Vietnam: Living the Hoi life
The ancient Vietnamese city of Hoi An is known for its epic street food and tailoring scene, discovers Erica Bush
“Is it your first time in Vietnam?” shouts my driver Tien as we whip along a rugged highway into Hoi An. Perched on the back of a Vespa with humid, incense-rich wind whooshing in my ears, I hadn’t expected conversation..
I crane my neck and lean in closer to Tien, whose orange T-shirt has the words ‘The ride of your life!’ emblazoned on the back. A Hoi An local, he can’t help but chatter away in spite of the noise, gleefully pointing out a pair of water buffalo bathing in the river and the pink-hued clouds that hang like candy floss as the sun dips lower in the sky. I’m on a food tour with Vespa Adventures, a husband-and-wife-run company that provides escorted tours around Hoi An on restored vintage Vespas. Two wheels is, after all, the preferred mode of transport in this central Vietnamese city and I feel like a local as I weave my way through its notoriously chaotic traffic. At 5pm, the air is still thick with heat and I’m grateful when we turn down a shaded back street lined with coconut palms and corrugated houses, the promise of beachside cocktails ahead.
A handful of locals watch with curious eyes from the shade of their front porch, while others laze in creaking hammocks, sleepy from the heat. Our Vespa putters to a stop outside a leafy seaside shack called Shore Club and, minutes later, I’m sipping on a kumquat martini overlooking the popular An Bang Beach. Over the course of our four-hour tour, we wind through ramshackle pathways and paddy fields dotted with workers in conical hats in search of Hoi An’s best-kept culinary secrets. Unassuming restaurants and roadside cafes serve everything from famous white rose dumplings – perfected over 100 years from a secret family recipe – to grilled snakehead fish, glossy with chilli lime sauce. And it’s all washed down with ice-cold local beer.
Four Seasons style
This is just one of the experiences our paradisiacal home for the week, Four Seasons Resort The Nam Hai, can orchestrate at the drop of a hat. Located halfway between Hoi An and Da Nang in the Quang Nam province, the acclaimed hotel has preferred partnerships with a select number of tour companies, with private excursions specially curated with the Four Seasons guest in mind. We mention we’d like to explore Hoi An’s historic Old Town and a walking tour is swiftly arranged – our group is ferried into the centre on one of four shuttles that run between the hotel and the city every day. The air-conditioned, Wi-Fi-powered journey takes a mere 15 minutes and our driver waits forour return with cold, watermelon-scented towels.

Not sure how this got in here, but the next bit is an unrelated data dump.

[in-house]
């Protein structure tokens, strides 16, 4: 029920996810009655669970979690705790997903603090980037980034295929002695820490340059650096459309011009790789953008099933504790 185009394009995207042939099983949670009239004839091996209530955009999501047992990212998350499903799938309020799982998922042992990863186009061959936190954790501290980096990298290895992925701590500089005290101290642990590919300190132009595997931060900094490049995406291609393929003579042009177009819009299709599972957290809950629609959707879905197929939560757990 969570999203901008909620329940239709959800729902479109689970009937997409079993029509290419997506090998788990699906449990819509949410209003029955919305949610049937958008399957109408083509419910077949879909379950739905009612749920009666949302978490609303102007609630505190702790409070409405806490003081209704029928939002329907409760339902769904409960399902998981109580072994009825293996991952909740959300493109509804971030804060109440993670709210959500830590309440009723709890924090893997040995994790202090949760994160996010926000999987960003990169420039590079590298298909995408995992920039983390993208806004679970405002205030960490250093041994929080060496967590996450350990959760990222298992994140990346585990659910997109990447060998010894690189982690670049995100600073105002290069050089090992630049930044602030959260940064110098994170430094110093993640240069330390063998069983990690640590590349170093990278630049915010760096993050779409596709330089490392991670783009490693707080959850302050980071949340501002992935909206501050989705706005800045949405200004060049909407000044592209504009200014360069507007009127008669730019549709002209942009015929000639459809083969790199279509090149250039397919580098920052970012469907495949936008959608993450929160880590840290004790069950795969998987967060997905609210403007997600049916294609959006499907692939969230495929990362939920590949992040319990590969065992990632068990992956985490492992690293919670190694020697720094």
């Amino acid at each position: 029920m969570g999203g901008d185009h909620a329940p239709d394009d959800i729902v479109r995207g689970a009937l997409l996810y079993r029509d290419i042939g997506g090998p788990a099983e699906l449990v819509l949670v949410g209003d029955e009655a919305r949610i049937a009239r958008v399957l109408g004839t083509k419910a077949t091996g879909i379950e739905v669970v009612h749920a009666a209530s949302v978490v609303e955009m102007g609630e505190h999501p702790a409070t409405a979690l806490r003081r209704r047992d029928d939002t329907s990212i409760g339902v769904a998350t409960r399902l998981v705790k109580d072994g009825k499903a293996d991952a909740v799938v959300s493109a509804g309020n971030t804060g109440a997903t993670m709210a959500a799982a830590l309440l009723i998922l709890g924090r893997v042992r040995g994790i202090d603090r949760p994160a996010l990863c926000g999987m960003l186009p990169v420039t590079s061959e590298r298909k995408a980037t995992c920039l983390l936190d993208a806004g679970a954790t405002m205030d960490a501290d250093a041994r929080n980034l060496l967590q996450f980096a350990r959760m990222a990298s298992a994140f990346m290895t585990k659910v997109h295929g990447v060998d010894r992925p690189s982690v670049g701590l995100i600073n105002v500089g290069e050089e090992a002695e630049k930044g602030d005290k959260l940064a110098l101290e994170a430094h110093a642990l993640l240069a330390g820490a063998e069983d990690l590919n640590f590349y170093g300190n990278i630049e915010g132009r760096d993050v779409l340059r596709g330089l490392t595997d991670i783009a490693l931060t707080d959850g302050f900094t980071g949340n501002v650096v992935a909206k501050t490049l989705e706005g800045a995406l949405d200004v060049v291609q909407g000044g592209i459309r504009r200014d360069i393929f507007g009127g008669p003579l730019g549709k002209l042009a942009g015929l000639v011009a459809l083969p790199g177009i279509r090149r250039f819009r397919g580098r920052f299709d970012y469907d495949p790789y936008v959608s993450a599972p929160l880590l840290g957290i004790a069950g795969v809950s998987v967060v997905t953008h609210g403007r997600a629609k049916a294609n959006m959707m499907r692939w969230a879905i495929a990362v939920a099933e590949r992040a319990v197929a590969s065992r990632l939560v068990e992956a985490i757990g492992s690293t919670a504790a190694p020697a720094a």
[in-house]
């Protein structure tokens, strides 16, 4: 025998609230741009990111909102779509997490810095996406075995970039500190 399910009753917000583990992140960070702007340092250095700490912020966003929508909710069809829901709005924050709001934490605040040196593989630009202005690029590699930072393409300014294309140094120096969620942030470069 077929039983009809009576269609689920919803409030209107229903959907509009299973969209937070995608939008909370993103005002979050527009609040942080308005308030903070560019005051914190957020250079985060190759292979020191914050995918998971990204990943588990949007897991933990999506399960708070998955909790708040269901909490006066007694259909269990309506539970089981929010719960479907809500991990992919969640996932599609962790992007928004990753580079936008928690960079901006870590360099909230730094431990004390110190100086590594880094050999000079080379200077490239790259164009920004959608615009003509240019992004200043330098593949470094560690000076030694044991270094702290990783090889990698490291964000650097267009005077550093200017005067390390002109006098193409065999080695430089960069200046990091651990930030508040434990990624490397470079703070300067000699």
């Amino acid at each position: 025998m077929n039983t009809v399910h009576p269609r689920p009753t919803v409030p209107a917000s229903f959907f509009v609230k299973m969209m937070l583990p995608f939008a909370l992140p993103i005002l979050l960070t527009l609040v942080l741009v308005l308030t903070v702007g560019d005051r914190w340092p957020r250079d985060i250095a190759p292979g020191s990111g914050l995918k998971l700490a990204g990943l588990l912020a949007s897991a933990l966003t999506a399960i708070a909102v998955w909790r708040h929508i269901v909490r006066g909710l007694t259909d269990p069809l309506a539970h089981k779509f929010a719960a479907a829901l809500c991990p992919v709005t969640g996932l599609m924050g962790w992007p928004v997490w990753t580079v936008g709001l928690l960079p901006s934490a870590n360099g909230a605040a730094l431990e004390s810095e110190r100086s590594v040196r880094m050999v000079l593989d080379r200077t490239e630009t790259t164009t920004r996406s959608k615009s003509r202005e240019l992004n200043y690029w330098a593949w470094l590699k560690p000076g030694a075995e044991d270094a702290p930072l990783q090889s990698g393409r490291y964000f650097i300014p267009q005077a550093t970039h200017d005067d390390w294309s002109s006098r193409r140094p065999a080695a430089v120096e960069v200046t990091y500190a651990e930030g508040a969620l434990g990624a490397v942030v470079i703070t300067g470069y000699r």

Local guide Quy unpicks the rich history of Hoi An as we pass brightly-coloured manicured temples, market stalls laden with durian fruit and myriad lanterns criss-crossing above streets. The Old Town flourished as a trading port in the 15th century, we learn, and by the 18th century, was regarded by Chinese and Japanese merchants as one of the most important trade ports in all of southeast Asia. Trading moved to nearby Da Nang soon after Vietnam was colonised by the French in 1885, but Hoi An feels as though it has stood still in time. Declared a Unesco World Heritage Site in 1999, it’s exceptionally well preserved with French, Japanese and Chinese architecture still evident across the city. Colonial yellow houses line the river and iconic landmarks such as the intricately-carved Japanese Covered Bridge (thought to have been created in the 1590s by the Japanese community to link it with the Chinese quarters) remain sacred.
With Hoi An’s reputation as the tailoring capital of Vietnam in mind, Quy makes a beeline for Yaly Couture. A mansion-sized fashion house with personal sales assistants, onsite ATMs and private waiting rooms – it’s regarded as the best tailors in town and the only one that comes with a Four Seasons stamp of approval. Reassured by the recommendation, we excitedly thumb all manner of fabrics and prints while smiling staff circle with endless books of designs. My tailor Kate channels my dream of a floral summer dress into a reality in a lightning-quick two days (“It’s very cute,” she enthuses encouragingly during my first fitting) and eventhrows in a pocket square for my boyfriend when it’s delivered to my hotel room later that week.
Casting a wider net
But exploring Hoi An is just one part of the puzzle. The Nam Hai is actually connected to three Unesco World Heritage Sites – Hoi An, My Son Temple Sanctuary (an hours’ drive west) and Hue Imperial City (just under a three hours’ drive up the coast). The Unesco World Biosphere Reserve of Cham Islands is also only a 30-minute speed boat ride away, which we explore one morning with tour guide and keen conservationist Jack Tran. If I found my need for speed on my Vespa earlier that week, it’s certainly matched on the water as Jack zips over the dark, rolling waves of the East Vietnam Sea, deftly veering left and right to avoid rough areas of swell. We dock just off one of Cham’s eight islands and the abundance of nature is clear: exotic birds stridulate like crickets from their forested homes, while, underwater, fish of all colours and patterns flit between coral, seemingly unaware of its lack of life.